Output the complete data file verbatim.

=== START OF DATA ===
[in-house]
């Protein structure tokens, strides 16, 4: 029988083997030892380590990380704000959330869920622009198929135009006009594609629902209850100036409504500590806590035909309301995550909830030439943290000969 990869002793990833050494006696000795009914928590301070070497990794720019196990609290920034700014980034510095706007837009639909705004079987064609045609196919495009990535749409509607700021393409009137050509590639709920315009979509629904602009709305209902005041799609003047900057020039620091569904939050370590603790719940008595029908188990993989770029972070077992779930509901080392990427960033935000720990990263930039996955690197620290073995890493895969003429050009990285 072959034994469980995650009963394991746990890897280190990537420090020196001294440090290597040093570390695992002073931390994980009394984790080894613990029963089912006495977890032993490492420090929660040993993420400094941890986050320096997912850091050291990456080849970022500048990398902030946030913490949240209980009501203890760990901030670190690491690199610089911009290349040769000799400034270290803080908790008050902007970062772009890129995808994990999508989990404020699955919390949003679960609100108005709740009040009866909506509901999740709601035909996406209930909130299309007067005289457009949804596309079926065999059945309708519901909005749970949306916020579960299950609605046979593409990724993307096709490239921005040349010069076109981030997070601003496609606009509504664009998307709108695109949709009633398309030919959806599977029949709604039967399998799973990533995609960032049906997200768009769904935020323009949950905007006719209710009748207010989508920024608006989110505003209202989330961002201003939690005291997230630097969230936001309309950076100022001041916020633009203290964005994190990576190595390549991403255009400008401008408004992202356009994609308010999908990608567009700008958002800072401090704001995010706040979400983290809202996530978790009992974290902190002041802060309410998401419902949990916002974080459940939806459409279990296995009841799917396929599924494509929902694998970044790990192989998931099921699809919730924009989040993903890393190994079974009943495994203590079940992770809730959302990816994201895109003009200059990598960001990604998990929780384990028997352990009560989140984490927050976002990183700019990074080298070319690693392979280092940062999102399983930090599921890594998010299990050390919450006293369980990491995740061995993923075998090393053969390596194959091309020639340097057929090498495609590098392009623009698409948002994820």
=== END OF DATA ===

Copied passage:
[in-house]
């Protein structure tokens, strides 16, 4: 029988083997030892380590990380704000959330869920622009198929135009006009594609629902209850100036409504500590806590035909309301995550909830030439943290000969 990869002793990833050494006696000795009914928590301070070497990794720019196990609290920034700014980034510095706007837009639909705004079987064609045609196919495009990535749409509607700021393409009137050509590639709920315009979509629904602009709305209902005041799609003047900057020039620091569904939050370590603790719940008595029908188990993989770029972070077992779930509901080392990427960033935000720990990263930039996955690197620290073995890493895969003429050009990285 072959034994469980995650009963394991746990890897280190990537420090020196001294440090290597040093570390695992002073931390994980009394984790080894613990029963089912006495977890032993490492420090929660040993993420400094941890986050320096997912850091050291990456080849970022500048990398902030946030913490949240209980009501203890760990901030670190690491690199610089911009290349040769000799400034270290803080908790008050902007970062772009890129995808994990999508989990404020699955919390949003679960609100108005709740009040009866909506509901999740709601035909996406209930909130299309007067005289457009949804596309079926065999059945309708519901909005749970949306916020579960299950609605046979593409990724993307096709490239921005040349010069076109981030997070601003496609606009509504664009998307709108695109949709009633398309030919959806599977029949709604039967399998799973990533995609960032049906997200768009769904935020323009949950905007006719209710009748207010989508920024608006989110505003209202989330961002201003939690005291997230630097969230936001309309950076100022001041916020633009203290964005994190990576190595390549991403255009400008401008408004992202356009994609308010999908990608567009700008958002800072401090704001995010706040979400983290809202996530978790009992974290902190002041802060309410998401419902949990916002974080459940939806459409279990296995009841799917396929599924494509929902694998970044790990192989998931099921699809919730924009989040993903890393190994079974009943495994203590079940992770809730959302990816994201895109003009200059990598960001990604998990929780384990028997352990009560989140984490927050976002990183700019990074080298070319690693392979280092940062999102399983930090599921890594998010299990050390919450006293369980990491995740061995993923075998090393053969390596194959091309020639340097057929090498495609590098392009623009698409948002994820």